“There’s no superstar syndrome in my team,” said Adamson Soaring Falcons head coach Franz Pumaren. “You earn your minutes around me.”
Pumaren’s Soaring Falcons just finished the first round of eliminations of UAAP Season 79 right in the thick of playoff contention with a 4-3 standing tied with the Ateneo de Manila Blue Eagles and the National University Bulldogs in a logjam for the final two spots of the Final Four. A big reason for it is Adamson’s next-man-up philosophy.
“I normally give everybody a chance to play so that’s why I’ve been telling them, ‘If the door is open, might as well come in and close the door.’ It’s a fact of life, if you don’t play well the next guy behind you will take the spot.” Pumaren said.
From Dawn Ochea’s game-winner against Ateneo to Kristian Bernardo holding his own against against National U’s Alfred Aroga, it seems the Soaring Falcons are taking the new-found battle cry to heart. It cannot be more evident than with Nikko Paranada and Jonathan Espeleta.
Paranada just had his breakout game of the young UAAP season as he tallied 14 points, three assists and four steals in 20 minutes of playing time, reminding Pumaren why he recruited the 18-year old out of San Diego.
“That’s why I recruited him from San Diego, he has all the potential. He has all the makings of a very good player. In fact my description is just like JV Casio e,” said Pumaren, referring to one of the greatest players he’s ever coached in collegiate basketball who went on to be picked #1 overall in the 2011 PBA Draft.
“He’s very unpredictable. You think he’s slow but he’s quick (and has) high basketball IQ.”
Paranada, on his part, strives hard to fit the comparison.
“The first time I met Coach Franz, that was the first thing he told me. He told me to look up who JV Casio is because he reminds me of him so I looked him up and ever since then I just looked up to him as an idol and try to play like him similar to him,” Paranada said. “Coach put me in the game and I just wanted to make sure I wanted to take advantage of plays on them. On the offensive end I try to help my team get a bucket and on the defensive end I try to get a stop every possession.”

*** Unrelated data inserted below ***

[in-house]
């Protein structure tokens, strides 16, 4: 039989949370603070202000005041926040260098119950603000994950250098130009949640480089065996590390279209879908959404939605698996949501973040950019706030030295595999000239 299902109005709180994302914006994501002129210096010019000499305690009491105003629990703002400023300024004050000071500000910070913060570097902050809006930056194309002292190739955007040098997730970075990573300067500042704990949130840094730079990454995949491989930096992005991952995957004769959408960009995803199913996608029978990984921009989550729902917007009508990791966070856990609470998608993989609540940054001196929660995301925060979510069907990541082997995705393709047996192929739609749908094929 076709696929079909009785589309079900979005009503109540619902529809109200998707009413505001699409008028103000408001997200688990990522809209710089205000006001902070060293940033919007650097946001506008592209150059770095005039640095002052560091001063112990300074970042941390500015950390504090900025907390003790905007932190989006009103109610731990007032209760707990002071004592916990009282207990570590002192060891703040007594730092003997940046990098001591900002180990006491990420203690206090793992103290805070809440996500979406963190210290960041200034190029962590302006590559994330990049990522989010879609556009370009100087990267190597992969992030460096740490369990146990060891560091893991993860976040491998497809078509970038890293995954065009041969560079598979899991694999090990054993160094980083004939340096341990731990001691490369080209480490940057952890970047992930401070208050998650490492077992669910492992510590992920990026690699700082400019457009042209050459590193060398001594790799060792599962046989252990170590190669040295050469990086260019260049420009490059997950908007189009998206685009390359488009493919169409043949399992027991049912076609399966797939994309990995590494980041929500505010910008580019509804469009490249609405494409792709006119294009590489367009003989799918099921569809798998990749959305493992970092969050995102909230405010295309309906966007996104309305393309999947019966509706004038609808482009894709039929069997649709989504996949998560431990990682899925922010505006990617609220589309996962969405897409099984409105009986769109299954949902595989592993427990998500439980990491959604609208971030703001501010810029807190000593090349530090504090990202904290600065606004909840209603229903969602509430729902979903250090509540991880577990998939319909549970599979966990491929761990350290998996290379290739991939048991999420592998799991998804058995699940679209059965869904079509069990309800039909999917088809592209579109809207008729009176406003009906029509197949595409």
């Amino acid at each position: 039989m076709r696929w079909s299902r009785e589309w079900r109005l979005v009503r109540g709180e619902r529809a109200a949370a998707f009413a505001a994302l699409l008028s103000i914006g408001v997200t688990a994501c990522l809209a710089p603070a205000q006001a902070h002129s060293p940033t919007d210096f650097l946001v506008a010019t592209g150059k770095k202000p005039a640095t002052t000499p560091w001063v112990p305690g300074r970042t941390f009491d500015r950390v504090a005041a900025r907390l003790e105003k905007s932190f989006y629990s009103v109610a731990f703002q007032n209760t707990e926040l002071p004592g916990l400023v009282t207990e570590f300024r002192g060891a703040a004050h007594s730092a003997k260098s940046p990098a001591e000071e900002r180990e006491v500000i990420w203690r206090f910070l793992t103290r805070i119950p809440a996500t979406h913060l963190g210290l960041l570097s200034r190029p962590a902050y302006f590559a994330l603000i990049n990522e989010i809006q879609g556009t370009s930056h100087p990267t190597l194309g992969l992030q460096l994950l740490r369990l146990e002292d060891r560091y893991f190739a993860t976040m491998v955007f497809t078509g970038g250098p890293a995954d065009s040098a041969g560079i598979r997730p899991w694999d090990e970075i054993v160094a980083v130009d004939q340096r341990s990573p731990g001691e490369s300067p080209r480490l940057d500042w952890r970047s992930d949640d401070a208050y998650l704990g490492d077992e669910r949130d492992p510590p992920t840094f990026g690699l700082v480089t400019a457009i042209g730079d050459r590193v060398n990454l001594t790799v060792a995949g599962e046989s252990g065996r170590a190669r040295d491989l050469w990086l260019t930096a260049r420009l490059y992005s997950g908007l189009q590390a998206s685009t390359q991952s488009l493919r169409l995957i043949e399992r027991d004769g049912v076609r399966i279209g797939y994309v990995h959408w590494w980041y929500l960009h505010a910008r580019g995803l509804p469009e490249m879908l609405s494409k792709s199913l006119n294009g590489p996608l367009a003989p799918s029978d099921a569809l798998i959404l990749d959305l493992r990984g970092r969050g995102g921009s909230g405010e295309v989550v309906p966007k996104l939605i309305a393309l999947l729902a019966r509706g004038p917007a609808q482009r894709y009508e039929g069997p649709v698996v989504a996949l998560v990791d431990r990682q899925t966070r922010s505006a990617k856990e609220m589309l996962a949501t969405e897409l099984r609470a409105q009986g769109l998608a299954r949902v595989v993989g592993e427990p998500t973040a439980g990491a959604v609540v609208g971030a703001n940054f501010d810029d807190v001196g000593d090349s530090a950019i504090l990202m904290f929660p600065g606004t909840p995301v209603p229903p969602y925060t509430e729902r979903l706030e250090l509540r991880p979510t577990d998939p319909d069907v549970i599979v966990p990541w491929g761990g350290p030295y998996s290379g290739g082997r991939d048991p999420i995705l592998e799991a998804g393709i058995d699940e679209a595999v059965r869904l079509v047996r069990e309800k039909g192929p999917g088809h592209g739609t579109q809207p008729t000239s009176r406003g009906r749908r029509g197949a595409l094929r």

Paranada has only played in four out of the total seven games Adamson had this season and Pumaren hopes more from the 5-foot-10 point guard.
“If you look at our four games, all the games he played we won,” said Pumaren. “It’s a good springboard for him to perform this coming 2nd round.”
Espeleta, on the other hand, has been a constant presence for Adamson– and to think he almost didn’t make the team this year.
“Espeleta, he’s been playing well. I don’t think everybody knows that he was the last guy that made the lineup. I only decided to put him in the lineup five days before the opening,” Pumaren said of Espeleta who was supposed to be on the team last year but was one the last players to get cut.
“I was upset that I didn’t make it last year but I didn’t let that stop me from trying to push myself to make the line up this year,” said Espeleta. “It feels great to be playing. Going from playing on team B a couple of days before the start (of the season) to making the lineup and then getting playing time is a bit overwhelming.”
Espeleta has been the perfect example for the next-guy-up mantra for the Soaring Falcons. From beginning the season off the bench to now a regular starter for the team, Espeleta has overtaken highly-touted teammate JD Tungcab in the rotation.
“Right now he’s proving himself that he deserves to be in the lineup. He’s even the one starting.” said Pumaren. “There’s no superstar syndrome in my team.”
“All the hard work and practices are paying off. Coach Franz always says just play to what you are capable of and you’ll be fine.” the 6-foot-2 wing said.
Now heading into the second round, Pumaren hopes his team matures fast with the race for the Final Four getting tighter and tighter.
“I’ve been stressing, you just hope that each game should be a learning experience for them. I wish they could mature quickly in this coming second round,” said Pumaren of his young players. “Each game’s gonna be important for us.”
“I’m just working hard and try to adjust to how it is right here.” said Paranada.
It’s the same just-keep-grinding work ethic Esepeleta will keep on doing, “I’ll just keep doing the little things and follow what the coaches want out of me.”
“I’m looking forward to the team improving and getting better everyday as we move in to the second round.” Espeleta said.
For Nikko Paranada and Jonathan Espeleta, they will just keep on following Adamson’s ‘no superstar’ system until one day, they hopefully become superstars of their own.